The key battlegrounds for Labour’s new education team

Laura McInerney sizes up the new Labour shadow education team and where they need to focus their efforts if they are to win the hearts and minds of teachers
6th December 2021, 1:00pm


The key battlegrounds for Labour’s new education team
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Every teacher eventually faces the problem of writing a report about a child they barely know: “Jamie is a very… *peeks at photograph hopelessly*... solid boy. Does his work, very quiet, could contribute more!”

Of course, a lack of confidence or developed personality is hardly unusual among children.

But it’s a problem when the same description is true of the Labour Party’s last shadow education secretary, Kate Green, whose quiet opposition to the Conservatives was as effective as a ripped facemask.

Thankfully, last week, the Labour Party finally changed their education team. Out went Green and in strode Bridget Phillipson.

The school’s minister also transmogrified: switching Peter Kyle (off to defence), for Stephen Morgan, an MP from Portsmouth, who has been in the Commons less time than Year 11s have been in secondary school.

Why it matters 

Does the change matter for teachers? Fingers crossed, yes.

Strong opposition ministers do two valuable things. One, they can throw brickbats when the government are hopeless.

During the pandemic, teachers have been desperate for someone - anyone - in Labour to be on their side and give Gavin Williamson (now Nadhim Zahawi) a full-throttle piece of their mind.

And two, opposition ministers also create policies.

Both David Blunkett and Michael Gove had several years as shadow education secretaries and used the time to plan out what they wanted to achieve when in power.

If Labour gets into power at the next election (admittedly, a big “if”), then it would be Phillipson and Morgan’s ideas that turn into our reality - so it’s worth paying attention.

What do we know about the new Labour crew?

On paper, Phillipson is a standard “career politician”. Her mum is involved in politics. She attended Oxford. After uni, she worked for her mum’s charity and then, at the tender age of 27, she became an MP. Mega-yawn.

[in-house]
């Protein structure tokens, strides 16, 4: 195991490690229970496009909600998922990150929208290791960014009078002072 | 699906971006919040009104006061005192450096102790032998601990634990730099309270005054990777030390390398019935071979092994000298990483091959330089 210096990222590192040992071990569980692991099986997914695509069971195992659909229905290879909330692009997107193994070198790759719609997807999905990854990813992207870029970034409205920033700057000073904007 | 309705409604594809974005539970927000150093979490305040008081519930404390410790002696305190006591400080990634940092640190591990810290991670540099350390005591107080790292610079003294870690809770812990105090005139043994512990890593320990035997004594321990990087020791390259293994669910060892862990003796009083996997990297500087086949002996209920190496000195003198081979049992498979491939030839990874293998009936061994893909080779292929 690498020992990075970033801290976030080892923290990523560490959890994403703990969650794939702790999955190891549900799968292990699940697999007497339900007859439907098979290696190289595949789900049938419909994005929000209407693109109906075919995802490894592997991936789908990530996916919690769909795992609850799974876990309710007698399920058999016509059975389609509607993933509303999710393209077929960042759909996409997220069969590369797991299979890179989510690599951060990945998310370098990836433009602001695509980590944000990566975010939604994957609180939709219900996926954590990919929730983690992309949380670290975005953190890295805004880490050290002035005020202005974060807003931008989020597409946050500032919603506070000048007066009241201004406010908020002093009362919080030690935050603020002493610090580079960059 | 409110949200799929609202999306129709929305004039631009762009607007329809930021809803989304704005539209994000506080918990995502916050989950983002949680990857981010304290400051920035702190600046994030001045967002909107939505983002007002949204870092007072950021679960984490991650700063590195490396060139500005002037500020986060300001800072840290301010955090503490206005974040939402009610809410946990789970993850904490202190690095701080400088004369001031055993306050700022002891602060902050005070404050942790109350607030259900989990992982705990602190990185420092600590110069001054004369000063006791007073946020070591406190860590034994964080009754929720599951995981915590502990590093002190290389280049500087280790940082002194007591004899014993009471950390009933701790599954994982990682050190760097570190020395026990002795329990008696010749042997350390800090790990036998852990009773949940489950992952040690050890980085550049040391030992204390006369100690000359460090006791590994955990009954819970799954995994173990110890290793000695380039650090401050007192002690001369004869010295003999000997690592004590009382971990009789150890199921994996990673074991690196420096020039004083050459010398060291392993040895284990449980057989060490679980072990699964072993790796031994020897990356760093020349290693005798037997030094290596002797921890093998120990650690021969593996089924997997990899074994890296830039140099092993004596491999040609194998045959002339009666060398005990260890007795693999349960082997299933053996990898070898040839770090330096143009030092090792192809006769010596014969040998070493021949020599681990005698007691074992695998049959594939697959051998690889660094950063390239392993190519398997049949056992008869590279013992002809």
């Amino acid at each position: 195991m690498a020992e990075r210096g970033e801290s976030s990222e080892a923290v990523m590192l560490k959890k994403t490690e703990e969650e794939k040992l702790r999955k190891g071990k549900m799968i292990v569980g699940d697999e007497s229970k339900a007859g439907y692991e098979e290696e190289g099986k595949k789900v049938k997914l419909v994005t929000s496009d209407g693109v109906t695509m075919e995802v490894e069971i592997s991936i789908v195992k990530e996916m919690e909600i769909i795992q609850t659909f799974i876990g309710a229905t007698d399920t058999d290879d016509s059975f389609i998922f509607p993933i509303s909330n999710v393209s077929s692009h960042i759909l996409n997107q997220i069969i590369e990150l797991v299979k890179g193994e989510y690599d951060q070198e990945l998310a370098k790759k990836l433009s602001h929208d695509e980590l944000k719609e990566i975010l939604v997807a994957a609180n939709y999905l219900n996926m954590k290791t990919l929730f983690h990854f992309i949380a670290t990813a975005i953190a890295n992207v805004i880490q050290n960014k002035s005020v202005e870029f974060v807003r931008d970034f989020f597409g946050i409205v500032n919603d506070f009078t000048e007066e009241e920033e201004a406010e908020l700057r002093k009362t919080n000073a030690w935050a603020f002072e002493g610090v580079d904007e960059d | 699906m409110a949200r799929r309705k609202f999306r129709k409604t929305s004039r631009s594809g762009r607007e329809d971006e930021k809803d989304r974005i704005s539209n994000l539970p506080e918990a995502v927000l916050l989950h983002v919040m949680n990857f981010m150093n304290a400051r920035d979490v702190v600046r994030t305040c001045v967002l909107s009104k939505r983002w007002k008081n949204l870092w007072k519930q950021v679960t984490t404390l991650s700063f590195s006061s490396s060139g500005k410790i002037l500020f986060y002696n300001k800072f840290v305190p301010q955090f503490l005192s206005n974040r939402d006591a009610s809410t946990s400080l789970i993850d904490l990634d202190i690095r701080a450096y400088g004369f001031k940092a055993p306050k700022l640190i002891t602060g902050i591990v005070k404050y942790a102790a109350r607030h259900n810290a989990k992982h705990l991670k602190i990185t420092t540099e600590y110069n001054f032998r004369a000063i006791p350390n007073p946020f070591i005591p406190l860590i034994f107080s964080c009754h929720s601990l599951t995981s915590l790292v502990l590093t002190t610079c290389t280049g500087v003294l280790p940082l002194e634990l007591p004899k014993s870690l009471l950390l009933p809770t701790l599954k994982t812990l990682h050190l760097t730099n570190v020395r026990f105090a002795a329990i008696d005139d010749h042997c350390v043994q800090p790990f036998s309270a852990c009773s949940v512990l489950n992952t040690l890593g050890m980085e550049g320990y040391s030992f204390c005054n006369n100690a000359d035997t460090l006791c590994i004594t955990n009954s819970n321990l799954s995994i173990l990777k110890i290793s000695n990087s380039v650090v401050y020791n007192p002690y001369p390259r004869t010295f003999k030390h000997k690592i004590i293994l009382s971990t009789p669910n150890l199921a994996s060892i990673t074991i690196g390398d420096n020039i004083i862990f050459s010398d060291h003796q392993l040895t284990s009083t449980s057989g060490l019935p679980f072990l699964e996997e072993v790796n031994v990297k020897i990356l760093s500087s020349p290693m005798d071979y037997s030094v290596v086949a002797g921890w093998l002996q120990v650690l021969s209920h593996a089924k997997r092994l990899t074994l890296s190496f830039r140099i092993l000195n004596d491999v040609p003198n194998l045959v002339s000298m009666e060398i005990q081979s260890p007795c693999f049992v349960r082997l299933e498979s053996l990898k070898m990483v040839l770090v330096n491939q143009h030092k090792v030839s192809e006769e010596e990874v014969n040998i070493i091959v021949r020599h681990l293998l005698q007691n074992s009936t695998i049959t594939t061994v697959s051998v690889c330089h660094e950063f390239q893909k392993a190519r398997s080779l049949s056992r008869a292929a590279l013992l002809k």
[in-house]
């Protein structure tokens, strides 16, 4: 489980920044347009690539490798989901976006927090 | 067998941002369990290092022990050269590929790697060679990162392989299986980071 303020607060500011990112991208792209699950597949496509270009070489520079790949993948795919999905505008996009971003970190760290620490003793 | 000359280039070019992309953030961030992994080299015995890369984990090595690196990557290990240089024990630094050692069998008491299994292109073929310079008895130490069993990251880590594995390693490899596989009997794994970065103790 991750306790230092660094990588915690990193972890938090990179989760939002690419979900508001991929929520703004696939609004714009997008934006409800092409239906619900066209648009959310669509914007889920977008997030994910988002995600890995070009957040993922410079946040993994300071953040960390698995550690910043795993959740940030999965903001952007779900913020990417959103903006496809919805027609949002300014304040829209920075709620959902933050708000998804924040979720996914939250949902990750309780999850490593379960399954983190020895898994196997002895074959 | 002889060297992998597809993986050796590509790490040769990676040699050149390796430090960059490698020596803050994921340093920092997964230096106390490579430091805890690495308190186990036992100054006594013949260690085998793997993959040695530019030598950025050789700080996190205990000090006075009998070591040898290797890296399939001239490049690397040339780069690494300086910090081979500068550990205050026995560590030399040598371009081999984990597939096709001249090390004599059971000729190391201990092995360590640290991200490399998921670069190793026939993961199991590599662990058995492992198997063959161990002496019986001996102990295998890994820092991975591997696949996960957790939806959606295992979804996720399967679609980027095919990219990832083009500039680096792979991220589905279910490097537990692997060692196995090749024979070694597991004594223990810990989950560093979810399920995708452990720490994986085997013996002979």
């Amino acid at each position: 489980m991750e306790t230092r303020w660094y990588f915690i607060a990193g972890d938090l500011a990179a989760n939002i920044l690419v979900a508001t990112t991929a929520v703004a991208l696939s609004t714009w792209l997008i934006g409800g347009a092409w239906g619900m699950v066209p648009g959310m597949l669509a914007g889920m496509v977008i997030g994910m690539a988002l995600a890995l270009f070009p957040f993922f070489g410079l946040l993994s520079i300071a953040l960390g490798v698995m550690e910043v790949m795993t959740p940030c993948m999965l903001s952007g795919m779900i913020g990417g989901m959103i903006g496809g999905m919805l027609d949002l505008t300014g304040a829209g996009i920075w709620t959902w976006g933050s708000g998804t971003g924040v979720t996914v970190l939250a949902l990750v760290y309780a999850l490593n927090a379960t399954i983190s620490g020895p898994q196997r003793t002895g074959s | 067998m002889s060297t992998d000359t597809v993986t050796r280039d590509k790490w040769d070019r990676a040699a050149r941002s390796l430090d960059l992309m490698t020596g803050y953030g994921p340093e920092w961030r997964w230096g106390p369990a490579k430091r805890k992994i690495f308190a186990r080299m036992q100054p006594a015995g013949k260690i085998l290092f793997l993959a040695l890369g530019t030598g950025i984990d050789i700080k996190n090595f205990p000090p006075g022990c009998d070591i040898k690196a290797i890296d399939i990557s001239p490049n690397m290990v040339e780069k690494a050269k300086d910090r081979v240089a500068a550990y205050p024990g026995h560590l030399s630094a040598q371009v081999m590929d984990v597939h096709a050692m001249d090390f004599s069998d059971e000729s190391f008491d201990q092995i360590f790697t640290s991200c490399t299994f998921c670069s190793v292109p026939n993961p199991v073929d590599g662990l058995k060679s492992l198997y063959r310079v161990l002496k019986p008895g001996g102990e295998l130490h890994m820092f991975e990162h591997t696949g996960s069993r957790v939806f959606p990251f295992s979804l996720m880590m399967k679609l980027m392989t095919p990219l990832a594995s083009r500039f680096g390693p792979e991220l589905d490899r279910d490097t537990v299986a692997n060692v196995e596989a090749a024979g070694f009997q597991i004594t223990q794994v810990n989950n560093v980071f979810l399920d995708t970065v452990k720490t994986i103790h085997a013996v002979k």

But Phillipson is edgier than her story suggests. For a start, she’s from Washington in Sunderland, a traditional coal-mining town, where two-thirds of local men worked down the pits at one point in its history.

Her mother’s political activism was in the Labour Party during the 1980s - a punchy time in campaign history. As a kid, Phillipson regularly attended meetings as her mother struggled to source childcare.

Meanwhile, Oxford only beckoned after attending her local comprehensive state school, St Robert of Newminster. And her charity work? It was for Wearside Women in Need, a domestic abuse charity, running helplines and refuges for women facing violence at home. Few jobs give such a stark insight into the realities of safeguarding.

Meanwhile, Stephen Morgan has a similar trajectory.

Comp-educated at the Priory School in Portsmouth (now part of Bohunt Education Trust), he’s been involved in plenty of campaigning, plus has two degrees in politics and a range of roles in charities before becoming an MP in 2017.

He’s also served as a governor of both a primary and a secondary school.

Where should they focus their efforts?

As the above shows, both, therefore, have enough experience to put up effective opposition, but will it convert into Labour coming up with real policies beyond “digital futures” and something-something-arts?

Phillipson has some major headaches to solve. What does the Labour Party want to do about academies?

Over the years the position has flipped-flopped, making the party unreliable. What will they say about SATs and GCSEs: scrap, reform or keep? Copy that for Ofsted, free schools and behaviour hubs.

A lot has happened in the past decade and Labour’s views are opaque on most of it.

Then there’s the problem of university fees. Labour knows free university places are a vote-winner, but also eye-wateringly expensive. Will Phillipson push to redeploy the cash elsewhere to further education, early years, or even schools?

Finally, the party needs a view on special educational needs and disabilities as schools are struggling to cope with a need for more provision versus a lack of resources.

When the government publishes the SEND review next year, Labour must present alternatives or be crowded out of the conversation.

None of it is for the faint-hearted.

But if Phillipson and her team can come up with a solid narrative and solutions for each problem area, while also slinging bricks as needed, they might just make a good opposition.

If they do, teachers will finally feel as if a politician is in their corner - and the report card will, in the end, give praise all around.

Laura McInerney is a former teacher and co-founder of TeacherTapp

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